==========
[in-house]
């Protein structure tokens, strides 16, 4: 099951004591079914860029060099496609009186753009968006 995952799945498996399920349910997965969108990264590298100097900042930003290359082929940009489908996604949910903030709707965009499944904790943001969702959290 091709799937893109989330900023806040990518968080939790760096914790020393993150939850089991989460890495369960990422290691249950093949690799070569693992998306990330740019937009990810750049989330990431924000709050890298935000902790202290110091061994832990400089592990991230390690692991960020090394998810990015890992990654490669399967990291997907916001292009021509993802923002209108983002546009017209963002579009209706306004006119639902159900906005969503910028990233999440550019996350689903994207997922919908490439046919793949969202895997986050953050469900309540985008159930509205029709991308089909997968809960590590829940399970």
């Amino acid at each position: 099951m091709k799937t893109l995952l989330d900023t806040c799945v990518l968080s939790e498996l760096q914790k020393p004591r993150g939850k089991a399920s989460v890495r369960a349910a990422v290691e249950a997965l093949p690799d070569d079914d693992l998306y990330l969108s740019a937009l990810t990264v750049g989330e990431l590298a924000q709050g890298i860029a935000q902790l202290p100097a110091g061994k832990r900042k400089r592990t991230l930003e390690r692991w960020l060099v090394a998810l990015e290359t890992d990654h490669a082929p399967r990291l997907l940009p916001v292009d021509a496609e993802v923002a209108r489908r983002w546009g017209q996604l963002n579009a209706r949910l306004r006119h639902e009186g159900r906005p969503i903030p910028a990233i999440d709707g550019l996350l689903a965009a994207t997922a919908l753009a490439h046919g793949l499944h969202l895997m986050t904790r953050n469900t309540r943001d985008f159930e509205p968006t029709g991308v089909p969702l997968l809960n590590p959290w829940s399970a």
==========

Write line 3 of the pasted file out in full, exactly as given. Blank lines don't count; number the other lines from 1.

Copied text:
């Amino acid at each position: 099951m091709k799937t893109l995952l989330d900023t806040c799945v990518l968080s939790e498996l760096q914790k020393p004591r993150g939850k089991a399920s989460v890495r369960a349910a990422v290691e249950a997965l093949p690799d070569d079914d693992l998306y990330l969108s740019a937009l990810t990264v750049g989330e990431l590298a924000q709050g890298i860029a935000q902790l202290p100097a110091g061994k832990r900042k400089r592990t991230l930003e390690r692991w960020l060099v090394a998810l990015e290359t890992d990654h490669a082929p399967r990291l997907l940009p916001v292009d021509a496609e993802v923002a209108r489908r983002w546009g017209q996604l963002n579009a209706r949910l306004r006119h639902e009186g159900r906005p969503i903030p910028a990233i999440d709707g550019l996350l689903a965009a994207t997922a919908l753009a490439h046919g793949l499944h969202l895997m986050t904790r953050n469900t309540r943001d985008f159930e509205p968006t029709g991308v089909p969702l997968l809960n590590p959290w829940s399970a």